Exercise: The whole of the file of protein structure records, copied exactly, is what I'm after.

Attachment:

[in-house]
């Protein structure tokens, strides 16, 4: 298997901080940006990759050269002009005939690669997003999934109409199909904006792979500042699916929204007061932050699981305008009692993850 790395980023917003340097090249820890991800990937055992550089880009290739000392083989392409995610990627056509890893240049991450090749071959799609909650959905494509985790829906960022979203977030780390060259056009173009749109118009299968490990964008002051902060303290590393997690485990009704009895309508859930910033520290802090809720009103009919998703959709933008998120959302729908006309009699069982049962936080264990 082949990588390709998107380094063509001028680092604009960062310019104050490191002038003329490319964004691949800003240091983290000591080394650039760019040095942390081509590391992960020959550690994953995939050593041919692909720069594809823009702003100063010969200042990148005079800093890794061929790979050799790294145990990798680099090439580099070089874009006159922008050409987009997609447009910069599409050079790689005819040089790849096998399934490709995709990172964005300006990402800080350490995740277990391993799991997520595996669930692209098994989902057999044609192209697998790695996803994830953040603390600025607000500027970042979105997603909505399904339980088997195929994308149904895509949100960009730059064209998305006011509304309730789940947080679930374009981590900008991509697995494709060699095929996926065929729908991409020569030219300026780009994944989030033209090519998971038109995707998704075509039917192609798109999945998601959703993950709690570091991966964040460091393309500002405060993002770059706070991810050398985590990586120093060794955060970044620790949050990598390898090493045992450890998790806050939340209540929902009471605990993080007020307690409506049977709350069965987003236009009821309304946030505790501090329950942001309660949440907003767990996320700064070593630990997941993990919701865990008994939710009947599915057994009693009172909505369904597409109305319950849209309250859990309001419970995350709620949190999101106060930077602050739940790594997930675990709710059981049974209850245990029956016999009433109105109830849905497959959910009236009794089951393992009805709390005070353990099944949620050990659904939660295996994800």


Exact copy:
[in-house]
């Protein structure tokens, strides 16, 4: 298997901080940006990759050269002009005939690669997003999934109409199909904006792979500042699916929204007061932050699981305008009692993850 790395980023917003340097090249820890991800990937055992550089880009290739000392083989392409995610990627056509890893240049991450090749071959799609909650959905494509985790829906960022979203977030780390060259056009173009749109118009299968490990964008002051902060303290590393997690485990009704009895309508859930910033520290802090809720009103009919998703959709933008998120959302729908006309009699069982049962936080264990 082949990588390709998107380094063509001028680092604009960062310019104050490191002038003329490319964004691949800003240091983290000591080394650039760019040095942390081509590391992960020959550690994953995939050593041919692909720069594809823009702003100063010969200042990148005079800093890794061929790979050799790294145990990798680099090439580099070089874009006159922008050409987009997609447009910069599409050079790689005819040089790849096998399934490709995709990172964005300006990402800080350490995740277990391993799991997520595996669930692209098994989902057999044609192209697998790695996803994830953040603390600025607000500027970042979105997603909505399904339980088997195929994308149904895509949100960009730059064209998305006011509304309730789940947080679930374009981590900008991509697995494709060699095929996926065929729908991409020569030219300026780009994944989030033209090519998971038109995707998704075509039917192609798109999945998601959703993950709690570091991966964040460091393309500002405060993002770059706070991810050398985590990586120093060794955060970044620790949050990598390898090493045992450890998790806050939340209540929902009471605990993080007020307690409506049977709350069965987003236009009821309304946030505790501090329950942001309660949440907003767990996320700064070593630990997941993990919701865990008994939710009947599915057994009693009172909505369904597409109305319950849209309250859990309001419970995350709620949190999101106060930077602050739940790594997930675990709710059981049974209850245990029956016999009433109105109830849905497959959910009236009794089951393992009805709390005070353990099944949620050990659904939660295996994800």